Concern about Haiti’s cholera outbreak is spreading to the United States as Florida health officials late last week told doctors in South Florida to watch for signs that the disease is creeping north.
State health officials on Nov. 2issued an epidemiology advisory warning doctors that people traveling from Haiti may exhibit cholera symptoms. The advisory noted that most of the state’s estimated 241,000 Haitian-born residents live in the Miami-Dade County region, Broward, Palm Beach and Orange counties.
“As a result, we can expect that some travelers returning from Haiti may become symptomatic with cholera en route to or shortly after arrival in Florida,” according to the advisory.
According to the MedTV website*, Cholera can spread rapidly through inadequately treated sewage and drinking water. It is reported “Cholera is not likely to be transmitted directly from one person to another; therefore, casual contact with an infected person is not a risk for becoming ill.”
Haiti continues to be plagued by the cholera epidemic in the wake of the conditions following the Jan. 12 earthquake. With the death toll over 650, doctors have now set up cholera centers throughout the capital of Port-au-Prince.
The city is more vulnerable than ever for the spread of the waterborne virus. Close to one million Haitians are living in tent cities which have marginal sanitation levels, while facing competing demands for cooking, washing and personal hygiene. Doctors are preparing for the worst.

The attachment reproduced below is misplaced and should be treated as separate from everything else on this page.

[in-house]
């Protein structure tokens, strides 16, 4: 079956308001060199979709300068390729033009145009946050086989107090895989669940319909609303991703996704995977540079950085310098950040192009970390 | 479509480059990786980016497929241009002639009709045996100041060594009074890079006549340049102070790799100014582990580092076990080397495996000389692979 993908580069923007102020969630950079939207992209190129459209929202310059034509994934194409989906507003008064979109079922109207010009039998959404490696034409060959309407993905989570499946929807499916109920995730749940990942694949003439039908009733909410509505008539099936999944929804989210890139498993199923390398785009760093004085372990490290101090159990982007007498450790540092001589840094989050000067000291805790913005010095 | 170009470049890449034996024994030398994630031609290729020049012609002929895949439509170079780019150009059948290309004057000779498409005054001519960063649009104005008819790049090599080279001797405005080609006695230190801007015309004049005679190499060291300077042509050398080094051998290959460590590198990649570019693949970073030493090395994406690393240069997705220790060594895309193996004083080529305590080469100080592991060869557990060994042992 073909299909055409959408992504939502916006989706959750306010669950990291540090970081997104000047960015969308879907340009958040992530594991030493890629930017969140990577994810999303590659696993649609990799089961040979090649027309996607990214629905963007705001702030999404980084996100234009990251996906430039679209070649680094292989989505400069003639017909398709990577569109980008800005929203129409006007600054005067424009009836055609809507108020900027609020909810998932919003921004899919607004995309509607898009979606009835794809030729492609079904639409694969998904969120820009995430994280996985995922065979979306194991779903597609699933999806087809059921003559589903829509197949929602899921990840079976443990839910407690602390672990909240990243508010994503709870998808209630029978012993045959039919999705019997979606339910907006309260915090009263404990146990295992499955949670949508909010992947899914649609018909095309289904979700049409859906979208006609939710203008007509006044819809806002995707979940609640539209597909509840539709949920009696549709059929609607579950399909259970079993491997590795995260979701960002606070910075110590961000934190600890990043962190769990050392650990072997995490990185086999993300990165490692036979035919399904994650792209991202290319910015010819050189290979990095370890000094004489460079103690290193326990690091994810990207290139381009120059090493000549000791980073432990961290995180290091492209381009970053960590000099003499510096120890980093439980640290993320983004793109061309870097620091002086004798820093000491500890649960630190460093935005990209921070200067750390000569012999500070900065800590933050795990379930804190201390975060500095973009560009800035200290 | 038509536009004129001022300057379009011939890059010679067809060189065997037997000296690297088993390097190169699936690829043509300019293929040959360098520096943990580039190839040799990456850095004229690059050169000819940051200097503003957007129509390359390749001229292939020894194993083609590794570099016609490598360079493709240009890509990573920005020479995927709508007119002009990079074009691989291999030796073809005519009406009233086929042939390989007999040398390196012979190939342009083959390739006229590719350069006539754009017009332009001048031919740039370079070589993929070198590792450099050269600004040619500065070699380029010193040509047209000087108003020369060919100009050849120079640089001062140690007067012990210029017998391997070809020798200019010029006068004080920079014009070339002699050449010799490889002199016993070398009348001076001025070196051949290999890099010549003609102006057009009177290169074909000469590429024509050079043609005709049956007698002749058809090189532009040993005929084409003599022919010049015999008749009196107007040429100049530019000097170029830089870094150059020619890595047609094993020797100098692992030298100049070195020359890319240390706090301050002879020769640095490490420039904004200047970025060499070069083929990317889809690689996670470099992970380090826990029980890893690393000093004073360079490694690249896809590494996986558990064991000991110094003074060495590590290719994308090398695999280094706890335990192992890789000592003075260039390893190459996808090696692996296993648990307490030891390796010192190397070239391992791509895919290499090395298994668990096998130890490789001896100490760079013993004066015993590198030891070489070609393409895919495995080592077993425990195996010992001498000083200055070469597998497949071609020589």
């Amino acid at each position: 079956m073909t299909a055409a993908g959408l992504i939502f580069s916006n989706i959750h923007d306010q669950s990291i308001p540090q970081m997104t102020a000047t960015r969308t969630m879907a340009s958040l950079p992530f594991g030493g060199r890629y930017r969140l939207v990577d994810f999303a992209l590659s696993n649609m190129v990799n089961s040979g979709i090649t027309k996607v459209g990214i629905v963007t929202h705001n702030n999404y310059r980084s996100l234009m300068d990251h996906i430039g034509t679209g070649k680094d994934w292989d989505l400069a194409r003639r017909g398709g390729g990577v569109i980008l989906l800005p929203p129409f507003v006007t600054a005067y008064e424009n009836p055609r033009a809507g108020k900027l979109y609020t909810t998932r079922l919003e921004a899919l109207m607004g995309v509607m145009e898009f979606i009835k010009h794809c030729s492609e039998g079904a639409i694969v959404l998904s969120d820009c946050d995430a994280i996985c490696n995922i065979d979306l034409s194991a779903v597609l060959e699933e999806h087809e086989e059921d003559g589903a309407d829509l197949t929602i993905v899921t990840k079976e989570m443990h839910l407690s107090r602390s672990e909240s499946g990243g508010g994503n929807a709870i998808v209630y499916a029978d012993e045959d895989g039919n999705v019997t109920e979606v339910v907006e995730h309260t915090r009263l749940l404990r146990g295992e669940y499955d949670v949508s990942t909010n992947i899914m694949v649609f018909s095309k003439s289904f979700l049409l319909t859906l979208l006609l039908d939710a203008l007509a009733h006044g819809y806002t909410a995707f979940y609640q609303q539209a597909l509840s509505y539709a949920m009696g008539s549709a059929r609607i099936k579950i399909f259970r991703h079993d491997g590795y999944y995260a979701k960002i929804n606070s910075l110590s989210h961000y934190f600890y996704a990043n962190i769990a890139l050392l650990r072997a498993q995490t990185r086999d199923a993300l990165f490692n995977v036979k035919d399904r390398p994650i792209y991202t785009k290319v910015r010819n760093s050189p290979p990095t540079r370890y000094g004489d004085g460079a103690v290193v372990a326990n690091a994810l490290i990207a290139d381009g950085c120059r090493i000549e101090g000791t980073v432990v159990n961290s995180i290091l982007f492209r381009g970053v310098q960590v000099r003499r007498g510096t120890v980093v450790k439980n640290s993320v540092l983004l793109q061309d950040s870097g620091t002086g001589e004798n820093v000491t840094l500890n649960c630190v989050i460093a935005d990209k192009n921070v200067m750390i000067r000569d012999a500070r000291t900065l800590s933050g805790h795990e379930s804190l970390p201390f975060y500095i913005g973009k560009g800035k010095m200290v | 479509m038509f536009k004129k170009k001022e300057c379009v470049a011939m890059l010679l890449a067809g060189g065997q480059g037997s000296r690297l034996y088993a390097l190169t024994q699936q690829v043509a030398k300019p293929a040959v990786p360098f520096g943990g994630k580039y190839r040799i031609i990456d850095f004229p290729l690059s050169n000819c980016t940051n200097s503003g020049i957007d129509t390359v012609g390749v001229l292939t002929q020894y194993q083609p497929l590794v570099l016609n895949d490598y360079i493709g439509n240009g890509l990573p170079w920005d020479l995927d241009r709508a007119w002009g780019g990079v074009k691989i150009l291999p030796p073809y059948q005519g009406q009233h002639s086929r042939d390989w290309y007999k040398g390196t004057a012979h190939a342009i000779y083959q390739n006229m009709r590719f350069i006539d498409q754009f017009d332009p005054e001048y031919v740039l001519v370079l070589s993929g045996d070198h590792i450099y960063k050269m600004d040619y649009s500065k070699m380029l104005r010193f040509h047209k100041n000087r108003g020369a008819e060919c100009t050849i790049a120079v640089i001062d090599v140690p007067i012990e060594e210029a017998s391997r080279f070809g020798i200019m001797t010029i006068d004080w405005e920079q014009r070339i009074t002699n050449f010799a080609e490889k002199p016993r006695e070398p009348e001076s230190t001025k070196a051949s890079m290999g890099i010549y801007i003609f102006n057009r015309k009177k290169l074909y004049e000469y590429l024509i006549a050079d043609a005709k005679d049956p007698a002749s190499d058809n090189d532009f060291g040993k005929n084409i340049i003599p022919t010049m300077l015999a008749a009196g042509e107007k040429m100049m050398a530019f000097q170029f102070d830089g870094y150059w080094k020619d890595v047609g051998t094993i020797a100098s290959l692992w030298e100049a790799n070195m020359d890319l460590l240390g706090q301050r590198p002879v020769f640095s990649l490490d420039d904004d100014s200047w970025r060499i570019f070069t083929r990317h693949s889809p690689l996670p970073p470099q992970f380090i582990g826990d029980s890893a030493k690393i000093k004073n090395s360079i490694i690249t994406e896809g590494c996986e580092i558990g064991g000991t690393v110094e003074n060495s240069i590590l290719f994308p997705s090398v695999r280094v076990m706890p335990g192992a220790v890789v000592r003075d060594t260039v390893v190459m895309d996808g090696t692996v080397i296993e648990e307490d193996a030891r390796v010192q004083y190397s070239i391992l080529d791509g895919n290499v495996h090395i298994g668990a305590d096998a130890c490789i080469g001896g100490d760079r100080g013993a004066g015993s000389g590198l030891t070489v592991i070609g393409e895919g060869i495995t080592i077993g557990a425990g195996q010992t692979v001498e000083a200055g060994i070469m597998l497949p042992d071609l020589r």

“Before this, Port-au-Prince for the most part, was a large urban slum with very poor water and sanitation conditions,” Dr. Jon Andrus of the Pan American Health Organization, an arm of the World Health Organization, told Voice of America News. “This is ripe for the rapid spread of cholera. We expect transmission to be extensive.”
As long as the infrastructure in the country remains in its fragile state, the disease will be a threat. Doctors are expressing frustration that they’re not able to treat an otherwise treatable disease, because of the current conditions in the Haiti.
“If we were in hygienic conditions, maybe we would be able to say we were in control of the situation,” Dr. Juliet Olivier, a Haitian physician with Doctors Without Borders, told the AP. “The disease is easy to treat, but the patients take a long time before coming to see a doctor.”